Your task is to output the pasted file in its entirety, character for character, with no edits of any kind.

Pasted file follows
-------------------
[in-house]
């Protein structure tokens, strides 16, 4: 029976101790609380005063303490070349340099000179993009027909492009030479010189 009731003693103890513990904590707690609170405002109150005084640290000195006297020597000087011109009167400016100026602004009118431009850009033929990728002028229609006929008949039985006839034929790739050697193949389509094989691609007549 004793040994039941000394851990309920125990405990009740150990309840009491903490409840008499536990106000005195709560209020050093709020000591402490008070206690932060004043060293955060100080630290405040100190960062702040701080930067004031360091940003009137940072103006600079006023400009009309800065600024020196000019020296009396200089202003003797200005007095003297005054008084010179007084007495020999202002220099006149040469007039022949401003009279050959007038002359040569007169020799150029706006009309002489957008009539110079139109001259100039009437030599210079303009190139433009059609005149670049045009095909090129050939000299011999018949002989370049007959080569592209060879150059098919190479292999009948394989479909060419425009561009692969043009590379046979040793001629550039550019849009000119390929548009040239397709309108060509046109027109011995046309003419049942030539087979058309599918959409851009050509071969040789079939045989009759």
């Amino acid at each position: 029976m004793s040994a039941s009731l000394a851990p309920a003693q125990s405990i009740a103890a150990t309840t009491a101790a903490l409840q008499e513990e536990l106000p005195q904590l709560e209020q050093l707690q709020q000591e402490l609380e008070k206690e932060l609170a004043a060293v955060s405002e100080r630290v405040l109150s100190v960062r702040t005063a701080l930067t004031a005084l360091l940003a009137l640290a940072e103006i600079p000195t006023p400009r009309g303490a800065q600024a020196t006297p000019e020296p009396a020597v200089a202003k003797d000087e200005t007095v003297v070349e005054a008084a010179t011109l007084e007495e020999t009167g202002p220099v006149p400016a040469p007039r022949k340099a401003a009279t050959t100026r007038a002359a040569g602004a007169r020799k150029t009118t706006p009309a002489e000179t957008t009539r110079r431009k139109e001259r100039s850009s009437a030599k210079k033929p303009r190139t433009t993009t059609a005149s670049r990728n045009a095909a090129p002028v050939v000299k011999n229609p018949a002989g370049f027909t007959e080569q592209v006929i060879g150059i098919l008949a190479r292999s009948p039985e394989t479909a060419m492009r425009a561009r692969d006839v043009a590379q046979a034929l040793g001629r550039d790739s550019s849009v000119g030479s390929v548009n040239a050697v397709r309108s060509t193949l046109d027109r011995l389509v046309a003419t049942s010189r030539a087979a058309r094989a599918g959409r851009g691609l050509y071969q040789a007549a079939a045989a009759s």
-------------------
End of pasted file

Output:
[in-house]
């Protein structure tokens, strides 16, 4: 029976101790609380005063303490070349340099000179993009027909492009030479010189 009731003693103890513990904590707690609170405002109150005084640290000195006297020597000087011109009167400016100026602004009118431009850009033929990728002028229609006929008949039985006839034929790739050697193949389509094989691609007549 004793040994039941000394851990309920125990405990009740150990309840009491903490409840008499536990106000005195709560209020050093709020000591402490008070206690932060004043060293955060100080630290405040100190960062702040701080930067004031360091940003009137940072103006600079006023400009009309800065600024020196000019020296009396200089202003003797200005007095003297005054008084010179007084007495020999202002220099006149040469007039022949401003009279050959007038002359040569007169020799150029706006009309002489957008009539110079139109001259100039009437030599210079303009190139433009059609005149670049045009095909090129050939000299011999018949002989370049007959080569592209060879150059098919190479292999009948394989479909060419425009561009692969043009590379046979040793001629550039550019849009000119390929548009040239397709309108060509046109027109011995046309003419049942030539087979058309599918959409851009050509071969040789079939045989009759």
């Amino acid at each position: 029976m004793s040994a039941s009731l000394a851990p309920a003693q125990s405990i009740a103890a150990t309840t009491a101790a903490l409840q008499e513990e536990l106000p005195q904590l709560e209020q050093l707690q709020q000591e402490l609380e008070k206690e932060l609170a004043a060293v955060s405002e100080r630290v405040l109150s100190v960062r702040t005063a701080l930067t004031a005084l360091l940003a009137l640290a940072e103006i600079p000195t006023p400009r009309g303490a800065q600024a020196t006297p000019e020296p009396a020597v200089a202003k003797d000087e200005t007095v003297v070349e005054a008084a010179t011109l007084e007495e020999t009167g202002p220099v006149p400016a040469p007039r022949k340099a401003a009279t050959t100026r007038a002359a040569g602004a007169r020799k150029t009118t706006p009309a002489e000179t957008t009539r110079r431009k139109e001259r100039s850009s009437a030599k210079k033929p303009r190139t433009t993009t059609a005149s670049r990728n045009a095909a090129p002028v050939v000299k011999n229609p018949a002989g370049f027909t007959e080569q592209v006929i060879g150059i098919l008949a190479r292999s009948p039985e394989t479909a060419m492009r425009a561009r692969d006839v043009a590379q046979a034929l040793g001629r550039d790739s550019s849009v000119g030479s390929v548009n040239a050697v397709r309108s060509t193949l046109d027109r011995l389509v046309a003419t049942s010189r030539a087979a058309r094989a599918g959409r851009g691609l050509y071969q040789a007549a079939a045989a009759s």